Abstract 2781: Argatroban Anticoagulation for PCI: The E04 European Multi-Center Study
Background —Argatroban is an attractive drug for cardiology because it has a fast onset and offset of anticoagulation, and is hepatically excreted. Argatroban received approval for PCI in patients (pts) with heparin-induced thrombocytopenia (HIT) in the U.S. in 2002. However, data about argatroban in the current PCI setting is limited.
Methods –The E04 trial, an open-label, parallel-group, multiple-dose study, included 140 pts undergoing PCI. Pts were randomly assigned to three argatroban- (250, 300 or 350 ìg/kg as a bolus injection before PCI, followed by 15, 20 or 25 ìg/kg/min infusion until the end of the procedure) and one unfractionated heparin (UFH)-treated groups (70 –100 IU/kg as a bolus injection). Efficacy endpoints were the proportion of pts reaching the minimum target ACT (250 sec.) after the initial bolus injection of each anticoagulant; ACT time-course during PCI; number of additional bolus injections; composite incidence of all-cause death, myocardial infarction (MI) and urgent revascularization until Day 30; and incidence of hemorrhagic events during the hospital stay.
Results —Argatroban dose-dependently prolonged ACT. Significantly (p < 0.01) more pts reached the minimum target ACT after the initial bolus injection with 86.1%, 89.5% and 96.8% in the low, middle and high dose argatroban groups, respectively, compared to 45.5% in the UFH group. Time to start of PCI after reaching minimum target ACT was significantly (p < 0.01) shortened in the argatroban groups compared to UFH. Composite incidences of death, MI and urgent revascularization were 2.8%, 0.0%, 3.2% and 3.0% in the low, middle and high dose argatroban groups, and the UFH group, respectively (n.s.). Major bleeding was observed only in the UFH group (3.0%), and minor bleeding occurred in the high dose argatroban (3.2%) and the UFH group (6.1%).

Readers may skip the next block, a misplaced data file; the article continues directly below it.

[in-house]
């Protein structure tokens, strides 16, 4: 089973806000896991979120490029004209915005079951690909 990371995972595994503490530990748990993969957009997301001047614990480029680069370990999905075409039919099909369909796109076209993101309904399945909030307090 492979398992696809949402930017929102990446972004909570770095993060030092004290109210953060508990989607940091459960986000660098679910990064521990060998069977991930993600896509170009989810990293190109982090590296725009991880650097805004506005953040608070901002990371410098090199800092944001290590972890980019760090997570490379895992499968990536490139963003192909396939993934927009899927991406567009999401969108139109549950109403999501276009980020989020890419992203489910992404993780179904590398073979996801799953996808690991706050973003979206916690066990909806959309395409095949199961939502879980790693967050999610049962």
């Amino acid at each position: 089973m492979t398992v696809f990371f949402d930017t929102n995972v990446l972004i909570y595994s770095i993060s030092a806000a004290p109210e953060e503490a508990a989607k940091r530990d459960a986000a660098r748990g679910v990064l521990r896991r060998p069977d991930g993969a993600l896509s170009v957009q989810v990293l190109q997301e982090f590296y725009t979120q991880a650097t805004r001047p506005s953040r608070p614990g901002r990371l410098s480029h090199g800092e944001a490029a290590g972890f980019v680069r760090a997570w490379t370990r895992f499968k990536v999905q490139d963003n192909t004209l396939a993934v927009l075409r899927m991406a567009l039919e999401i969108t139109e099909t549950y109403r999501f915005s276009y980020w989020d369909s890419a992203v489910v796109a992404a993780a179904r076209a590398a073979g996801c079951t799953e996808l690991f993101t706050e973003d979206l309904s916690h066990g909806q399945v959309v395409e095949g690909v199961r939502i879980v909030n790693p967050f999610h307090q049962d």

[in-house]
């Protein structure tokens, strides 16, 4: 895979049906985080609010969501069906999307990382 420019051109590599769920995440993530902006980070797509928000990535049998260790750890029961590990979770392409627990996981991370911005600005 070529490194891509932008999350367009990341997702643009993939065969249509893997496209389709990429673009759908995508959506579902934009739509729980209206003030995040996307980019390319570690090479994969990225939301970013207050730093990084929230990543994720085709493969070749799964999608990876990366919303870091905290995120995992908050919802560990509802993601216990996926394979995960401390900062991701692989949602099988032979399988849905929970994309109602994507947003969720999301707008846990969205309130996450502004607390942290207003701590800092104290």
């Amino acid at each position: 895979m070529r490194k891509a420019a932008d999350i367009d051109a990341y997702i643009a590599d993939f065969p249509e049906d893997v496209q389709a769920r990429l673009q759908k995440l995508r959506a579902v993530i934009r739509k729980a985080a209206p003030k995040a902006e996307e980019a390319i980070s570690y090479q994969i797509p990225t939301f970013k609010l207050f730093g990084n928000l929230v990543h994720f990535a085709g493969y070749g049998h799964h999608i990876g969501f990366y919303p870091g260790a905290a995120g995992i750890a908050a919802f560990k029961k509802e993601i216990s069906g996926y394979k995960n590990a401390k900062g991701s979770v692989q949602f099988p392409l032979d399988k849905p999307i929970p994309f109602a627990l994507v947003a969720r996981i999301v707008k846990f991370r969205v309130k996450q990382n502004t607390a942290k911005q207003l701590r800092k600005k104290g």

Conclusions —Argatroban had an adequate anticoagulant effect. More pts reached the minimum target ACT in the argatroban groups than in the UFH group. This resulted in a reduced time to start PCI. Although the sample size was too small to conclude an effect on clinical outcome, the results suggest that argatroban is a safe and effective anticoagulant for PCI in the current clinical setting.